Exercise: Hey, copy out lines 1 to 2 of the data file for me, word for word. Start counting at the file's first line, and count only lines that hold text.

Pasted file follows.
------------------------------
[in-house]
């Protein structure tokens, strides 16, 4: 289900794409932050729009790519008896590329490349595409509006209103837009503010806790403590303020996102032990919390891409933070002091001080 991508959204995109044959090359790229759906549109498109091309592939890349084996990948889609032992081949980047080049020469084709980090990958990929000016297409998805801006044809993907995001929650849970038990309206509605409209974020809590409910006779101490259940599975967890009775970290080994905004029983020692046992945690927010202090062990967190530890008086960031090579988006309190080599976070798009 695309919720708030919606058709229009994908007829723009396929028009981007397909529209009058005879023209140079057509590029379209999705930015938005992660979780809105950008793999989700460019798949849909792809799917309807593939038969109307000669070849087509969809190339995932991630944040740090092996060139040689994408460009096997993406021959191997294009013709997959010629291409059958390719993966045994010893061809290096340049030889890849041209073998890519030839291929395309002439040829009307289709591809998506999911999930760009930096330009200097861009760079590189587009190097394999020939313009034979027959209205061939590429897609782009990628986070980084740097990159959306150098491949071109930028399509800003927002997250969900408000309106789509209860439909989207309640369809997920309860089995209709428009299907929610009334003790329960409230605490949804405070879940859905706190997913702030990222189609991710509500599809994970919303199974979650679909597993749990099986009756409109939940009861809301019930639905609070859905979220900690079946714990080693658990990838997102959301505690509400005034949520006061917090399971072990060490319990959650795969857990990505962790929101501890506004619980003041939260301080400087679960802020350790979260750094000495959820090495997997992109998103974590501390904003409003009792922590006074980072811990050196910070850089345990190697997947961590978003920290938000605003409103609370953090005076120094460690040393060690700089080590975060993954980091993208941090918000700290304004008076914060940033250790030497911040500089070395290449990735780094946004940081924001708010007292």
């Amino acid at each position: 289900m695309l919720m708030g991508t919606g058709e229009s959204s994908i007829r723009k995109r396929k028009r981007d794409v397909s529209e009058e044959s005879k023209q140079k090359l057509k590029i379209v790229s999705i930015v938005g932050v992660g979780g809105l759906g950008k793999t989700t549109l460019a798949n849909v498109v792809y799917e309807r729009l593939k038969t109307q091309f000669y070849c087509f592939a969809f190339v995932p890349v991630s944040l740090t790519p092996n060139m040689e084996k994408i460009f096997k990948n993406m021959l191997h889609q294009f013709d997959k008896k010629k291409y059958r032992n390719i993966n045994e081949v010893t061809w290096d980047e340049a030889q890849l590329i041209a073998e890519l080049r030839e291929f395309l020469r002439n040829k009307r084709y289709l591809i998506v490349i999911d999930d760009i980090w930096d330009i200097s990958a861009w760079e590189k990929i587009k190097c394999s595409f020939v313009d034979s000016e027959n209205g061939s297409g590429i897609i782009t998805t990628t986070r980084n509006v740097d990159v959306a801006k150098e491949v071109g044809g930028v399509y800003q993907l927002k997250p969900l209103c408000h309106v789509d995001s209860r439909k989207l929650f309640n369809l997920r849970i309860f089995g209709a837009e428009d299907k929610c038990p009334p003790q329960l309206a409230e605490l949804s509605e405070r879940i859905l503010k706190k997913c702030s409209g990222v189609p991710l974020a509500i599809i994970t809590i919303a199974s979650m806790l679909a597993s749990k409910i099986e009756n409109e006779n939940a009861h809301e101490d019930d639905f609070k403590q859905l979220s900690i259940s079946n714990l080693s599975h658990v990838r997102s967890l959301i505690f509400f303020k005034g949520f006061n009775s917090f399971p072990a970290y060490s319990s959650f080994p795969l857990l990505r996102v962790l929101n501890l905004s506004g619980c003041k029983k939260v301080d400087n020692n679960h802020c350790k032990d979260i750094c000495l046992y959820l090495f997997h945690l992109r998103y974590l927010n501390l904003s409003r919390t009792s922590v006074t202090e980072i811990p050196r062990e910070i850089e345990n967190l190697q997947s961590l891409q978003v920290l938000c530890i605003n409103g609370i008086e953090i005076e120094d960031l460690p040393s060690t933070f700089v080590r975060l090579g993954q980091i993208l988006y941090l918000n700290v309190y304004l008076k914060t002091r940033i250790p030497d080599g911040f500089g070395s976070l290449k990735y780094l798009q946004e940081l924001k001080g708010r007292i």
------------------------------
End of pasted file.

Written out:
[in-house]
């Protein structure tokens, strides 16, 4: 289900794409932050729009790519008896590329490349595409509006209103837009503010806790403590303020996102032990919390891409933070002091001080 991508959204995109044959090359790229759906549109498109091309592939890349084996990948889609032992081949980047080049020469084709980090990958990929000016297409998805801006044809993907995001929650849970038990309206509605409209974020809590409910006779101490259940599975967890009775970290080994905004029983020692046992945690927010202090062990967190530890008086960031090579988006309190080599976070798009 695309919720708030919606058709229009994908007829723009396929028009981007397909529209009058005879023209140079057509590029379209999705930015938005992660979780809105950008793999989700460019798949849909792809799917309807593939038969109307000669070849087509969809190339995932991630944040740090092996060139040689994408460009096997993406021959191997294009013709997959010629291409059958390719993966045994010893061809290096340049030889890849041209073998890519030839291929395309002439040829009307289709591809998506999911999930760009930096330009200097861009760079590189587009190097394999020939313009034979027959209205061939590429897609782009990628986070980084740097990159959306150098491949071109930028399509800003927002997250969900408000309106789509209860439909989207309640369809997920309860089995209709428009299907929610009334003790329960409230605490949804405070879940859905706190997913702030990222189609991710509500599809994970919303199974979650679909597993749990099986009756409109939940009861809301019930639905609070859905979220900690079946714990080693658990990838997102959301505690509400005034949520006061917090399971072990060490319990959650795969857990990505962790929101501890506004619980003041939260301080400087679960802020350790979260750094000495959820090495997997992109998103974590501390904003409003009792922590006074980072811990050196910070850089345990190697997947961590978003920290938000605003409103609370953090005076120094460690040393060690700089080590975060993954980091993208941090918000700290304004008076914060940033250790030497911040500089070395290449990735780094946004940081924001708010007292």